• Da Capo Press [trade pb] [ISBN: 0-306-80750-5], April 1997

Bernard Rosenberg and Ernest Harburg
The Broadway Musical - Collaboration In Commerce And Art

  • NYU Press [hardcover] [ISBN: 0-8147-7433-4], 1993; 356 pp

Ted Sennett
Song and Dance - The Musicals on Broadway

  • Metrobooks [hardcover] [ISBN: 1-56799-642-6], 1998; 176 pp.

David Sheward
It's A Hit! - The Backstage Book Of Longest-Running Broadway Shows, 1884 To The Present

  • Backstage Books [trade pb] ISBN: 0-8230-7636-9], 1994; 368 pp.

Cecil Smith and Glenn Litton
Musical Comedy In America

  • Routledge/Theatre Arts Books [trade pb] [ISBN: 0-87830-564-5], 1991; 367 pp.

Isabelle Stevenson (editor)
The Tony Award - A Complete Listing of Winners And Nominees With A History Of The American Theatre Wing

  • Heinemann [softcover] [ISBN: 0-435-08658-8], 1994; 178 pp.

Steven Suskin
Show Tunes, 1905-1991 : The Songs, Shows and Careers of Broadway's Major Composers

  • Revised and Expanded Edition
    Limelight Editions [trade pb] [ISBN: 0-87910-146-6], August 1992; 769 pp.

Steven Suskin (editor)
Opening Night on Broadway : A Critical Quotebook of the Golden Era of the Musical Theatre

  • Schirmer Books [hardcover] [ISBN: 0028726251], November 1990; 810 pp.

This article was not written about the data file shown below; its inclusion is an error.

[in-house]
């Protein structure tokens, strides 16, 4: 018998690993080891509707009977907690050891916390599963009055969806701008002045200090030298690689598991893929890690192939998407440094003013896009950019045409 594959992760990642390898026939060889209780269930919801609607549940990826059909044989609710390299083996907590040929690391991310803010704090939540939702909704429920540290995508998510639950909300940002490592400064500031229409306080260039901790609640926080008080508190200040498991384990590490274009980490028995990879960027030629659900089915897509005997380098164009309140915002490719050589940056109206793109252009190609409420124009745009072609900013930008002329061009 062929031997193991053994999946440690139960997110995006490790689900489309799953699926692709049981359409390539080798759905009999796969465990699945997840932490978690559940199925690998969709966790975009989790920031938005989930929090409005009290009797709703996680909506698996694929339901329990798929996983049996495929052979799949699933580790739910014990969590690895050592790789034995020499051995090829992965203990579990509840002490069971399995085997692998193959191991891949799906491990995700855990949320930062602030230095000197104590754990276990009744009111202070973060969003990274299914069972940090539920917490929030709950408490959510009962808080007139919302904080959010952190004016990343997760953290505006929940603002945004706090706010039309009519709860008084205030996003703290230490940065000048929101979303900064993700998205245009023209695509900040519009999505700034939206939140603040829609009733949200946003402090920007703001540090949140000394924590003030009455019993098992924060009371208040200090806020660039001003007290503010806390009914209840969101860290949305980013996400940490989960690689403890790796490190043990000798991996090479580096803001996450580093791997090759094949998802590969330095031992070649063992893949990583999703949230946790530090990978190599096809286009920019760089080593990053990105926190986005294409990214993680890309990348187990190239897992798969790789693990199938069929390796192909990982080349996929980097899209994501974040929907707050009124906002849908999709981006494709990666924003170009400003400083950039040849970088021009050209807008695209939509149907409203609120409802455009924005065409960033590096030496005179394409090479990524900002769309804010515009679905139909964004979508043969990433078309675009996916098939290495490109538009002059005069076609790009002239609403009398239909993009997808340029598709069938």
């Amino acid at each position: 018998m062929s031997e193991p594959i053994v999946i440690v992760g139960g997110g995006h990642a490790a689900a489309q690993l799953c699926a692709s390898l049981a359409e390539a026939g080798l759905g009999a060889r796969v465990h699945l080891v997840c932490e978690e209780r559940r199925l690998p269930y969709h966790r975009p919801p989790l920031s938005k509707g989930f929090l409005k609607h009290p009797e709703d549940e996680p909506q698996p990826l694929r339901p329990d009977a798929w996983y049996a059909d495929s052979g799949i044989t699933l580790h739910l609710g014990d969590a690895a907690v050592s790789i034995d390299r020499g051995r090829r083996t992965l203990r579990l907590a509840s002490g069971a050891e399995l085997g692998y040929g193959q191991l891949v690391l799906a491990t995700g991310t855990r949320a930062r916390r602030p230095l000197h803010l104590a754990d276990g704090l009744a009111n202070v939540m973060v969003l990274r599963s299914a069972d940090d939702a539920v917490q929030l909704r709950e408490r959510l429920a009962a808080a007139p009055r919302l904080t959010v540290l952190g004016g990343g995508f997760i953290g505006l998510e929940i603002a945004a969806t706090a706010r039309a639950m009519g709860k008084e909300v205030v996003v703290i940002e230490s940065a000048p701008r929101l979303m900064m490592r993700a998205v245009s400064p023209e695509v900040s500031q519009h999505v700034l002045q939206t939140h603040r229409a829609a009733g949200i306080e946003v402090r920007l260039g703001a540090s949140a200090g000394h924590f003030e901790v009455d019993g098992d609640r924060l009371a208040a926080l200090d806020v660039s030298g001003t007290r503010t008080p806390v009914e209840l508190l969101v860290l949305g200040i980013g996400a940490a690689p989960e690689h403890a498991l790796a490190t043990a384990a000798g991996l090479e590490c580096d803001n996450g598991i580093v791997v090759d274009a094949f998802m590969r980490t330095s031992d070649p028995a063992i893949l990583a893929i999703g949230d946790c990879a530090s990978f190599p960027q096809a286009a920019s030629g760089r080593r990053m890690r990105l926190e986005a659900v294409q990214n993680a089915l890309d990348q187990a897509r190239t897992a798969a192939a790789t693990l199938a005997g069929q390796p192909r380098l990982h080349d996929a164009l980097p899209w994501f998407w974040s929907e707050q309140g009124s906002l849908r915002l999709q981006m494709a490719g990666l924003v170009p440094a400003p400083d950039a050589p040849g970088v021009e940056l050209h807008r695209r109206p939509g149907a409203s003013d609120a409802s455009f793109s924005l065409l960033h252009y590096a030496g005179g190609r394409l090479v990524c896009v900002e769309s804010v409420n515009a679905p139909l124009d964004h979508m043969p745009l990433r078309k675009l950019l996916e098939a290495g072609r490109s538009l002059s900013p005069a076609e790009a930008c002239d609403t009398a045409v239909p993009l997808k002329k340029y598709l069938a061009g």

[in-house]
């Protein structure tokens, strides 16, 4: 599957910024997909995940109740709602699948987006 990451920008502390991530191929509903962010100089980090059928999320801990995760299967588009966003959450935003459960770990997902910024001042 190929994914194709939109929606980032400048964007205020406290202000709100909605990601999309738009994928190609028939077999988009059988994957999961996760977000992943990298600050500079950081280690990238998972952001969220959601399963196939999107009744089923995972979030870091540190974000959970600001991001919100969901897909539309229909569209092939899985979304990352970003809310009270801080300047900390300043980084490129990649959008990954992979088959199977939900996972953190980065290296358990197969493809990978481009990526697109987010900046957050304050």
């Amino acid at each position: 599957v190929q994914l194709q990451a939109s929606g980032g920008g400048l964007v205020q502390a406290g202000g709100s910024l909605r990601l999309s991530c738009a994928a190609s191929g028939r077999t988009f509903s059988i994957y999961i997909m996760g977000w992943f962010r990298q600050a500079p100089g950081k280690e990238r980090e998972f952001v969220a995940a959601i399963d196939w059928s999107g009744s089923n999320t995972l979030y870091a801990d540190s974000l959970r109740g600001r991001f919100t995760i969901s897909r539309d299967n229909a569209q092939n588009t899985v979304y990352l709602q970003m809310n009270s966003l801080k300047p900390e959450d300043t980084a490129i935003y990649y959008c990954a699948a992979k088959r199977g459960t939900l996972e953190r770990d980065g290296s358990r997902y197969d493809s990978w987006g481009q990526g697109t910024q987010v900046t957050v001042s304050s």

Steven Suskin (editor)
More Opening Nights on Broadway: A Critical Quotebook of the Musical Theatre from 1965 Through 1981

  • Macmillan [hardcover] [ISBN: 0028645715], March 1997; 850 pp.

Joseph P. Swain
The Broadway Musical - A Critical And Musical Survey

  • Oxford University Press [trade pb] [ISBN: 0-19-505434-2], 1990; 384 pp.

Theodore Taylor
Jule - The Story of Composer Jule Styne

  • Random House [hardcover] [ISBN: 0-394-41296-6], 1979; 294 pp.

Bob Thomas
I Got Rhythm - The Ethel Merman Story

  • G.P. Putnam's Sons [hardcover] [ISBN: 0-399-13041-1], 1985; 239 pp.

Max Wilk
They're Playing Our Song "From Jerome Kern to Stephen Sondheim - the stories behind the words and music oof two generations"

  • Atheneum [ISBN: 0-689-10554-1], 1973


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Top of Selected Bibliography

Last modified on Wednesday, May 25, 2005
Compiled by Randy Detwiler and Michael H. Hutchins